DETROIT -

This year was a very different year for Wayne County property tax payers.

In years past, Treasurer Ray Wojtowitcz was willing and able to work out payment schedules rather than allow your home to fall into foreclosure any time.

Last year, Dearborn sued the county -- wanting to put an end to that practice in the “right of refusal” interval that comes when Wayne County local governments [and yes, even the state] get the opportunity to look over foreclosed parcels and snap them up by paying the county the back taxes.

These are viewed as development opportunities and eighty eight parcels across Wayne County received that treatment this year.

Dearborn, Dearborn Heights, Redford, Flat Rock, Grosse Pointe Park, Lincoln Park, Romulus, River Rouge, Westland, Wyandotte, Wayne, Woodhaven all snapped up properties in this fashion this year.

The end result of the court battle was, this year, when anyone went to Greektown and tried to pay their back property taxes for the years 2010 and before was told NO! The county would not take their cash. But now that that month long window closed Wayne County resident can once again pay their back taxes. But there is a very short window of time to do so: two weeks. If you do not solve your back property tax issues by Aug. 15, your home or building will end up sold at the September Wayne County property tax auction.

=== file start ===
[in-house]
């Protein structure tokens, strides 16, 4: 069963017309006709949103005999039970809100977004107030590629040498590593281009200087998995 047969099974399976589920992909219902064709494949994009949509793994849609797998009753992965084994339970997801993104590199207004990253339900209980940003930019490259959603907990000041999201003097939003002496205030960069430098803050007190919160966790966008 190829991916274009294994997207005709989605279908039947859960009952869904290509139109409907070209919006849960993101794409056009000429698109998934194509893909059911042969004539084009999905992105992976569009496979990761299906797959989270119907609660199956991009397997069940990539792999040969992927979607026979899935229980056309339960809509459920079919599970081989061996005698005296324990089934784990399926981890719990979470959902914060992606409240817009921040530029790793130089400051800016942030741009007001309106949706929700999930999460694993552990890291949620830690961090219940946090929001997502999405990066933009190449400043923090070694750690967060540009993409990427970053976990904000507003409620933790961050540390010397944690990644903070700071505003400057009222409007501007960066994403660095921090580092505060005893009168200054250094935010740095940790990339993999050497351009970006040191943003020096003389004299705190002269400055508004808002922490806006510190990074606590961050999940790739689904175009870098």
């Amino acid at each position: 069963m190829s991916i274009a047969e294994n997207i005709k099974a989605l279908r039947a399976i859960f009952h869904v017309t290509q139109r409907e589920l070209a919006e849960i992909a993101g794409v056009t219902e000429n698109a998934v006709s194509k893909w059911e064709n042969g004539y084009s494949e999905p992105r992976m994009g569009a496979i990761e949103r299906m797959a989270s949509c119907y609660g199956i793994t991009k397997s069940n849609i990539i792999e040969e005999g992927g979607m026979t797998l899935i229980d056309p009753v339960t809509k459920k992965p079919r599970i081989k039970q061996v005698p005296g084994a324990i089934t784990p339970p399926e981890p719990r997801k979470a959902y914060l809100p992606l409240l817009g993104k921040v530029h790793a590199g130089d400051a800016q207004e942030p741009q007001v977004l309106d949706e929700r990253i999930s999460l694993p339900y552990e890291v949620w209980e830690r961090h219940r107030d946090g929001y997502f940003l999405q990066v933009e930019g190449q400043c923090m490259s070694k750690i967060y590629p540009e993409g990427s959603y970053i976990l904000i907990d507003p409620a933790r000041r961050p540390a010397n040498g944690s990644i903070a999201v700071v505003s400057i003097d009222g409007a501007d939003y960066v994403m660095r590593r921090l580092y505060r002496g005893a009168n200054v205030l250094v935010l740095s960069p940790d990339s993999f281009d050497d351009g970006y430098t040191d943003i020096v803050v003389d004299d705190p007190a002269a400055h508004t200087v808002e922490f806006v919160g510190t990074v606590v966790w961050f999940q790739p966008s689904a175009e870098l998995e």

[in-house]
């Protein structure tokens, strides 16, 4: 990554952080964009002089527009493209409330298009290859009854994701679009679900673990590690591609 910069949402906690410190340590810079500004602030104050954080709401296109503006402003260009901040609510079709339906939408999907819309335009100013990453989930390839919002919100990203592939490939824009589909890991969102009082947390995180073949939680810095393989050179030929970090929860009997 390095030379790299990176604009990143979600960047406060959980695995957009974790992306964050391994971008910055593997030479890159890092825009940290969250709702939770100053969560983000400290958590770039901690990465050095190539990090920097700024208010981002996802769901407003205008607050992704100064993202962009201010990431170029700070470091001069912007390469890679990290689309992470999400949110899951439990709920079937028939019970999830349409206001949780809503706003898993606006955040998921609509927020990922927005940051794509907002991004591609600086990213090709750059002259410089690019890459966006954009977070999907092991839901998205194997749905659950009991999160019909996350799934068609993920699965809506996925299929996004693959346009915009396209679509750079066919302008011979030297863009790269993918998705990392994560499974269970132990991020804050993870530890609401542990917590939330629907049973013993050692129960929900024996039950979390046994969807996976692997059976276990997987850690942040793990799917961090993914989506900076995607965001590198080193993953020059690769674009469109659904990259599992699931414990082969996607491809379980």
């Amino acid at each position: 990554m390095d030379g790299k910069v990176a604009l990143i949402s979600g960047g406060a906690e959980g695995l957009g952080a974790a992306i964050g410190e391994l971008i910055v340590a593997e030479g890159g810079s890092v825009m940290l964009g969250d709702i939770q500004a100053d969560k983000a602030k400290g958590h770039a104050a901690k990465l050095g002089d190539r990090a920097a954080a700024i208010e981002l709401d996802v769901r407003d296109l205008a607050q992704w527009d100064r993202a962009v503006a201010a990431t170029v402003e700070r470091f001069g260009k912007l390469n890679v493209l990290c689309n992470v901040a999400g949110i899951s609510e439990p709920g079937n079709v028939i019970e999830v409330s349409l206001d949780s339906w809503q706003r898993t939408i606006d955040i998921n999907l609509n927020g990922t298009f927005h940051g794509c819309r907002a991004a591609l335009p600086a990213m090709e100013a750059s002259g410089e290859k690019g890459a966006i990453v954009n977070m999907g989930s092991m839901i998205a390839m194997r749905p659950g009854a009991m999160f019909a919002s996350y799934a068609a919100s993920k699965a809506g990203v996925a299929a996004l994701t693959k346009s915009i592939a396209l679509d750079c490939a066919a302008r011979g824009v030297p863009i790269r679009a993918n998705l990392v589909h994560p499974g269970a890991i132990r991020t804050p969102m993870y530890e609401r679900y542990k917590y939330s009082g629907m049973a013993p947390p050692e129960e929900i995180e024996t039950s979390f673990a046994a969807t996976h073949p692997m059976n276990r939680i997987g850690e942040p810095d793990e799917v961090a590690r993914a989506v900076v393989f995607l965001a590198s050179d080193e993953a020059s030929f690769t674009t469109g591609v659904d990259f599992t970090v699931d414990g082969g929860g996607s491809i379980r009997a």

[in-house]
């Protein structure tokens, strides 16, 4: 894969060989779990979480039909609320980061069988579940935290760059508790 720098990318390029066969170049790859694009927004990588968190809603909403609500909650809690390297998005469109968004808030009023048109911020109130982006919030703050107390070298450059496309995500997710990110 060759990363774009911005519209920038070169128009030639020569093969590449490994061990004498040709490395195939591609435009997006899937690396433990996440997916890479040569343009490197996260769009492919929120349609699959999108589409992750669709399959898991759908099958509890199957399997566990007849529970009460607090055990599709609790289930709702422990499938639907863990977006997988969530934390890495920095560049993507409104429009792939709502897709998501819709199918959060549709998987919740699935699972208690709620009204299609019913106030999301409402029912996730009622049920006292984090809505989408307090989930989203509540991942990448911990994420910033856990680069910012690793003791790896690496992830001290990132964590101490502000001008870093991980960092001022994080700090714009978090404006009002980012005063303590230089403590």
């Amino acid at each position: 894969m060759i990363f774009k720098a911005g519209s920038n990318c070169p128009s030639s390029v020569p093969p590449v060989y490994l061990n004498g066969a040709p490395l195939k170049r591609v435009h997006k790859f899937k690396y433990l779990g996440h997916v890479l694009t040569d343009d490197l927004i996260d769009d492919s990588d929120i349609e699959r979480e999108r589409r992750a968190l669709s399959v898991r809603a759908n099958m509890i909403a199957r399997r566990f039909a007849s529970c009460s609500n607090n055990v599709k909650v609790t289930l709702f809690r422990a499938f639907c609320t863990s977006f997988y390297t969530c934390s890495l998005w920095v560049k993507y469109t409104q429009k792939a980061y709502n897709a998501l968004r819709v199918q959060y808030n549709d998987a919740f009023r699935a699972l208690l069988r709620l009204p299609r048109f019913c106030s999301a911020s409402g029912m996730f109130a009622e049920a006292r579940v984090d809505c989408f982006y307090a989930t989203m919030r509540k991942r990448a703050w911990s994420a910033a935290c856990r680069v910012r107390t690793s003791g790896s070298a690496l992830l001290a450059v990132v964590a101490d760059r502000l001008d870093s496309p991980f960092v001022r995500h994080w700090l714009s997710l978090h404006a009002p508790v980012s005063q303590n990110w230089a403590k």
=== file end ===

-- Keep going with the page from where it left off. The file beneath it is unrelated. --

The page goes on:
Specifically, when it comes to taking care of your bill, you must do so on the fifth floor of the Treasurer’s office in Greektown [400 Monroe in Detroit] and they must pay in cash.

[Yes, the building is crawling with sheriff’s deputies with all that cash in hand!]

If you cannot pay your bill in full the Treasurer’s office is asking you NOT to go to the fifth floor.

Instead you can head up to the eighth floor of 400 Monroe where a bank of half a dozen clerks with computer screens and seating for roughly five hundred people are there to help you make your installment plan. The Treasurer’s office said they are doing this to streamline the process.

These lines are likely to get long, so unless you have the full amount of cash to pay you should go right to the eighth floor to save yourself and everyone else time.

The County Treasurer’s office also says it sends multiple warnings or notices to property owners that they are delinquent on their property taxes and need to solve the problem by a date certain. But we spoke with any number of people leaving the clerk’s office who said they did not know about their tax foreclosure and were fortunate to have found out.

It could not hurt for you to go online to the county treasurer’s web site and pull up your property to see what your status is. It would be a horrible fate if you did not check and found out the hard way you have to move and will lose whatever equity you have in your home. This is especially important in the City of Detroit because the vast majority of tax foreclosed homes are in the city.

Yes, we are learning there are two different kinds of foreclosure: mortgage and tax.

Making certain you do not have a bill that’s more than three years old is vital if you want to keep your property.